Reality therapy relies on Glasser’s choice theory, which states that human behavior is chosen and driven by an individual’s needs. Counselors who utilize this approach teach clients that their choices are controllable and increase accountability for actions. Ineffective organized behaviors are reorganized into more effective ones, and counselors encourage self-evaluation and goal setting.

During therapy, therapists may ask questions that help clients understand their psychological needs, such as love and belonging, power, freedom, fun, and survival. They will then develop practical goals and solutions to address their needs. This can benefit people who suffer from addiction because it encourages them to stay in the moment.

Coherence Therapy

A coherence therapist is an educator who helps clients differentiate between necessary and unnecessary symptoms. They equip people with the tools to continue doing this outside the therapeutic setting. This approach has proven effective in stopping many problems, including anxiety, low self-esteem, procrastination, rage reactions, and more.

The therapist guides the client through a discovery process to increase their hypothesis space, including the possibility of a hidden cause for their symptom. This progressive representational redescription yields a relatively optimized schema balanced in semantic generalization and episodic detail.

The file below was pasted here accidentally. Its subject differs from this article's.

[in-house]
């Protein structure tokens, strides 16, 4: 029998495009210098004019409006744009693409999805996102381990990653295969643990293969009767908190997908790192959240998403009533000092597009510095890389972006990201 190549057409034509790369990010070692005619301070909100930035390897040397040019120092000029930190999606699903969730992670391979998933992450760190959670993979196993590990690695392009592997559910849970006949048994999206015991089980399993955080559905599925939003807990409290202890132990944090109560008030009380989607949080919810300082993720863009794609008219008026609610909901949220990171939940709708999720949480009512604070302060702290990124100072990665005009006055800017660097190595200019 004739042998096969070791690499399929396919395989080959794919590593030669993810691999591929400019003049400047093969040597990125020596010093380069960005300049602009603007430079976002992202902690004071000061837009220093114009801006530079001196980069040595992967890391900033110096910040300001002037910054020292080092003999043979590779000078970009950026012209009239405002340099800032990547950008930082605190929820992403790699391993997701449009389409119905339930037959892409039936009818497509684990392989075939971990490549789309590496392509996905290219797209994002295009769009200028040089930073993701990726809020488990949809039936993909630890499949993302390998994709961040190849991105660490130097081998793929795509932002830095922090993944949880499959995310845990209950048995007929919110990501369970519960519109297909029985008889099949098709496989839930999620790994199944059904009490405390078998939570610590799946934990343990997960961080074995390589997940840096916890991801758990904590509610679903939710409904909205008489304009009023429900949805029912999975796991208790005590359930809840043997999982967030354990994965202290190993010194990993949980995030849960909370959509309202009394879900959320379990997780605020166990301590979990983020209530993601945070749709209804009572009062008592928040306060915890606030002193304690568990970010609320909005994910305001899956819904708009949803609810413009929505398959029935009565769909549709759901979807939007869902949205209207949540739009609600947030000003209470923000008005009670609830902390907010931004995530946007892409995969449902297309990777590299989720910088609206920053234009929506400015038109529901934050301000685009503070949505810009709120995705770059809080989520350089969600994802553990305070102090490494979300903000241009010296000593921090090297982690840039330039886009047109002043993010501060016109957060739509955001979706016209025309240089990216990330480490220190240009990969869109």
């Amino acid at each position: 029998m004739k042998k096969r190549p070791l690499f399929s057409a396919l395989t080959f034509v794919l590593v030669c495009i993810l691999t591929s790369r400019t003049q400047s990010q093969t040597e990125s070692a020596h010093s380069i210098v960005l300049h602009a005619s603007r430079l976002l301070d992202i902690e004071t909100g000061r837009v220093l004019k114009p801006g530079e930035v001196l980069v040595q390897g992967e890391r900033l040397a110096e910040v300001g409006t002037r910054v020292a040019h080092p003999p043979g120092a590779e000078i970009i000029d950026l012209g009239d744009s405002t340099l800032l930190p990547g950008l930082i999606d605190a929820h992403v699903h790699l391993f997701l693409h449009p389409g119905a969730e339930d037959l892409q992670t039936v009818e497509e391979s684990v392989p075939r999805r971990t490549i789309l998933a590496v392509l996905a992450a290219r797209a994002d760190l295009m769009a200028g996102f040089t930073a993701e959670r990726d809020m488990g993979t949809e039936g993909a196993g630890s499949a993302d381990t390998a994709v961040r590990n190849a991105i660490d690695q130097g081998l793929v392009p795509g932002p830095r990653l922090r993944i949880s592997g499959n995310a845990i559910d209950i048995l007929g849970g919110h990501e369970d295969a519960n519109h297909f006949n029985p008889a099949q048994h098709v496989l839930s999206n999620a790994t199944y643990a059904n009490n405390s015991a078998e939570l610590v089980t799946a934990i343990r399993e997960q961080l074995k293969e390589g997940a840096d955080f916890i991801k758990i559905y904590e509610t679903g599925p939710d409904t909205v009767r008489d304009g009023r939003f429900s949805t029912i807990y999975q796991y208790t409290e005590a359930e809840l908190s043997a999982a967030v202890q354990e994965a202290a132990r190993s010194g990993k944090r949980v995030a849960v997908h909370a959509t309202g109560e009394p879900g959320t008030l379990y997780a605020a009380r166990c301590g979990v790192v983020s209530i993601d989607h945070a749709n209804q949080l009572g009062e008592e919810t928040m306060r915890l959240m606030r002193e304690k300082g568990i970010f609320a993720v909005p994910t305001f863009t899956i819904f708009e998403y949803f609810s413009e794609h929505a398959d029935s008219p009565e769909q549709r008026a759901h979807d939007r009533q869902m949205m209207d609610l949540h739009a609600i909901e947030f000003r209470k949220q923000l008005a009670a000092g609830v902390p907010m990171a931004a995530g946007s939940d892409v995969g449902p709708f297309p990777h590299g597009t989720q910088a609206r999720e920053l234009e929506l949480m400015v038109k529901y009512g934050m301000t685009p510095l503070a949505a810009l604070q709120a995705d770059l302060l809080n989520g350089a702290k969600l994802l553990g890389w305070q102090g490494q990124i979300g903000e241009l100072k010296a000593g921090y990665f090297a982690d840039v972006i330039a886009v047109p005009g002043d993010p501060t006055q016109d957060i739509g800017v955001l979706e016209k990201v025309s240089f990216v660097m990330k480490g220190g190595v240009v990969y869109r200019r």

Collaborative Therapy

In collaborative therapy, therapists are transparent with clients about their thoughts and feelings. This includes professional thoughts, such as diagnoses, and personal thoughts, such as judgments and hypotheses. This is not the same as disclosure and is meant to build trust with the client.

The postmodern approach behind collaborative therapy centers on two key concepts: flexible knowledge and multiple realities. The therapist recognizes that the client is the foremost authority on their experiences and will consider what they say valid.

Clients who choose this approach may experience increased insight and engagement with their treatment. This can motivate them to stick with their treatment plan and achieve goals.

Compassionate Presence Therapy

Therapeutic presence is a mindful relational stance that supports client safety and growth. Therapists blend their experiences and attune to their clients’ moment-to-moment experiences through verbal cues and body language.

They also focus on their emotional and physical stability by regulating their physiology and emotions in resonance with their clients, a process called co-regulation.

Distractions can include internal such as judgmental thoughts or feelings of self-doubt, and external, from the noise of their office or demands of the day. Cultivating mindfulness and self-compassion practices in their daily lives and a brief centering practice before each session can help therapists invite a state of therapeutic presence into their work.

Buddhist Psychotherapy

As Buddhism has gained more traction in Euro-American culture, more therapists are beginning to incorporate Buddhist philosophy and practices into their work. This type of therapy is called Buddhist counseling.

This type of therapy combines the wisdom of Buddhist teachings and understandings with Western psychotherapy styles such as cognitive behavioral therapy. The goal of this type of therapy is to alleviate mental suffering.